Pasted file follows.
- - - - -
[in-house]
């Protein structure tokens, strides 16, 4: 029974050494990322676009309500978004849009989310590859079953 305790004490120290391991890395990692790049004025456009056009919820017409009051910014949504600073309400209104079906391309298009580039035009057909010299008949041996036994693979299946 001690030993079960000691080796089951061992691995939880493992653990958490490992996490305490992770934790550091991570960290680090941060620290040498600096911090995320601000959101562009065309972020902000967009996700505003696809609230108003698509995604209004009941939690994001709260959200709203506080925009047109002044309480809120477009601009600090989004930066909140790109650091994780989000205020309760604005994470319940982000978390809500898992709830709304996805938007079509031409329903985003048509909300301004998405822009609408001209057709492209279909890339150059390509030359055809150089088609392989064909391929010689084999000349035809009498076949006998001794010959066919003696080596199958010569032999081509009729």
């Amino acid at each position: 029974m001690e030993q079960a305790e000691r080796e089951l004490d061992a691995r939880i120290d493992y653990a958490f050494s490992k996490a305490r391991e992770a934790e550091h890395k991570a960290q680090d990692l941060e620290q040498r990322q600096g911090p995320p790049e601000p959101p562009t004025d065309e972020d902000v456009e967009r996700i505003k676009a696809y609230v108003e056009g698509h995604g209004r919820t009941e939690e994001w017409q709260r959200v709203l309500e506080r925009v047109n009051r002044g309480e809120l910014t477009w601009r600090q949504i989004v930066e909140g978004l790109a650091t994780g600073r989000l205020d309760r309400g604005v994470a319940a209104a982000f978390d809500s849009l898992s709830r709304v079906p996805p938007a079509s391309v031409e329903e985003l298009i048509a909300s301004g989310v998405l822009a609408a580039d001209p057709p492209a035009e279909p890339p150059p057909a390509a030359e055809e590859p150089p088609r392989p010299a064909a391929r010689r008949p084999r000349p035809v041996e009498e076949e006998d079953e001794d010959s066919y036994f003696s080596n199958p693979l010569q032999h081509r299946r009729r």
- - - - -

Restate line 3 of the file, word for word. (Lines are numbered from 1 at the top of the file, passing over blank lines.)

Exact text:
């Amino acid at each position: 029974m001690e030993q079960a305790e000691r080796e089951l004490d061992a691995r939880i120290d493992y653990a958490f050494s490992k996490a305490r391991e992770a934790e550091h890395k991570a960290q680090d990692l941060e620290q040498r990322q600096g911090p995320p790049e601000p959101p562009t004025d065309e972020d902000v456009e967009r996700i505003k676009a696809y609230v108003e056009g698509h995604g209004r919820t009941e939690e994001w017409q709260r959200v709203l309500e506080r925009v047109n009051r002044g309480e809120l910014t477009w601009r600090q949504i989004v930066e909140g978004l790109a650091t994780g600073r989000l205020d309760r309400g604005v994470a319940a209104a982000f978390d809500s849009l898992s709830r709304v079906p996805p938007a079509s391309v031409e329903e985003l298009i048509a909300s301004g989310v998405l822009a609408a580039d001209p057709p492209a035009e279909p890339p150059p057909a390509a030359e055809e590859p150089p088609r392989p010299a064909a391929r010689r008949p084999r000349p035809v041996e009498e076949e006998d079953e001794d010959s066919y036994f003696s080596n199958p693979l010569q032999h081509r299946r009729r």